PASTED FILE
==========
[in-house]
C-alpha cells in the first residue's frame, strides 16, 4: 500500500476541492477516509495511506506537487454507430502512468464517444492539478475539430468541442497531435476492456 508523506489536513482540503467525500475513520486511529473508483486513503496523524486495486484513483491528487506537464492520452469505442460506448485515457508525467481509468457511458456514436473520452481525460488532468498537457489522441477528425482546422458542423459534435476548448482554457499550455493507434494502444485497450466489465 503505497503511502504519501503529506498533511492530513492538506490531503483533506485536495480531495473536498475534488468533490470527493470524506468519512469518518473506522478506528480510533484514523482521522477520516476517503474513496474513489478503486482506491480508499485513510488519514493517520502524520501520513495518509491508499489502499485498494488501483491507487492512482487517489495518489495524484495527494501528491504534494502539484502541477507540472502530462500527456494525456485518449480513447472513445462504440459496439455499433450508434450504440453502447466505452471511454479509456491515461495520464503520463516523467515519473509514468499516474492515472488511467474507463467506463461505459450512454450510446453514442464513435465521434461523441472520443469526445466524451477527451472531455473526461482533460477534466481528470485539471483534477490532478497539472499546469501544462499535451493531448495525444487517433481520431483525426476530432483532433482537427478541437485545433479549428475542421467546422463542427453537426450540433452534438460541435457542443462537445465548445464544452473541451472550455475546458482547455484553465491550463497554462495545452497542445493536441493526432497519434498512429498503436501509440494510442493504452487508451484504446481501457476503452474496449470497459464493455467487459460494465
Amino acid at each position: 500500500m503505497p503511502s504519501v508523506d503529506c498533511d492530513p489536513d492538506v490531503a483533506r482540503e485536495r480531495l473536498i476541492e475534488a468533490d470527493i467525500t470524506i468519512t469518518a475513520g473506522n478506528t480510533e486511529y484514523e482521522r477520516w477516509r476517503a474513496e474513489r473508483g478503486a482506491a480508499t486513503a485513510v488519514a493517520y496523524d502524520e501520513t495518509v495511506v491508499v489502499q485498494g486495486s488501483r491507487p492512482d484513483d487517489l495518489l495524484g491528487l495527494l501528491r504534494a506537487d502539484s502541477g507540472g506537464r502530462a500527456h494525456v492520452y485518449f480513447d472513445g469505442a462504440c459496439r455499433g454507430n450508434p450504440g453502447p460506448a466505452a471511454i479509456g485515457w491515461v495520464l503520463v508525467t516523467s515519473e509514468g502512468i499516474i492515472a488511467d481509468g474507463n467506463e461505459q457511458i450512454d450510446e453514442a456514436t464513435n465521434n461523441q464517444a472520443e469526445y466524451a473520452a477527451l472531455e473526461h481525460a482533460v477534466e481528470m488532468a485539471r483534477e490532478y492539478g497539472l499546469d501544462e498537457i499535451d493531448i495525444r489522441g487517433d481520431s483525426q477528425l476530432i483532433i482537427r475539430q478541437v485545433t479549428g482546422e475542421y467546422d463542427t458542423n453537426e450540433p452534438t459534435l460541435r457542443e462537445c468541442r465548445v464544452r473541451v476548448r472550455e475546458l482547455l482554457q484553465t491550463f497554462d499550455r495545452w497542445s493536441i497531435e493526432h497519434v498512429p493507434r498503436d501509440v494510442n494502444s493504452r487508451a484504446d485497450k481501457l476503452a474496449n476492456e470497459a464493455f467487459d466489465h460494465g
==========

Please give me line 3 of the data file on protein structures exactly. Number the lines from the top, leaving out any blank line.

Amino acid at each position: 500500500m503505497p503511502s504519501v508523506d503529506c498533511d492530513p489536513d492538506v490531503a483533506r482540503e485536495r480531495l473536498i476541492e475534488a468533490d470527493i467525500t470524506i468519512t469518518a475513520g473506522n478506528t480510533e486511529y484514523e482521522r477520516w477516509r476517503a474513496e474513489r473508483g478503486a482506491a480508499t486513503a485513510v488519514a493517520y496523524d502524520e501520513t495518509v495511506v491508499v489502499q485498494g486495486s488501483r491507487p492512482d484513483d487517489l495518489l495524484g491528487l495527494l501528491r504534494a506537487d502539484s502541477g507540472g506537464r502530462a500527456h494525456v492520452y485518449f480513447d472513445g469505442a462504440c459496439r455499433g454507430n450508434p450504440g453502447p460506448a466505452a471511454i479509456g485515457w491515461v495520464l503520463v508525467t516523467s515519473e509514468g502512468i499516474i492515472a488511467d481509468g474507463n467506463e461505459q457511458i450512454d450510446e453514442a456514436t464513435n465521434n461523441q464517444a472520443e469526445y466524451a473520452a477527451l472531455e473526461h481525460a482533460v477534466e481528470m488532468a485539471r483534477e490532478y492539478g497539472l499546469d501544462e498537457i499535451d493531448i495525444r489522441g487517433d481520431s483525426q477528425l476530432i483532433i482537427r475539430q478541437v485545433t479549428g482546422e475542421y467546422d463542427t458542423n453537426e450540433p452534438t459534435l460541435r457542443e462537445c468541442r465548445v464544452r473541451v476548448r472550455e475546458l482547455l482554457q484553465t491550463f497554462d499550455r495545452w497542445s493536441i497531435e493526432h497519434v498512429p493507434r498503436d501509440v494510442n494502444s493504452r487508451a484504446d485497450k481501457l476503452a474496449n476492456e470497459a464493455f467487459d466489465h460494465g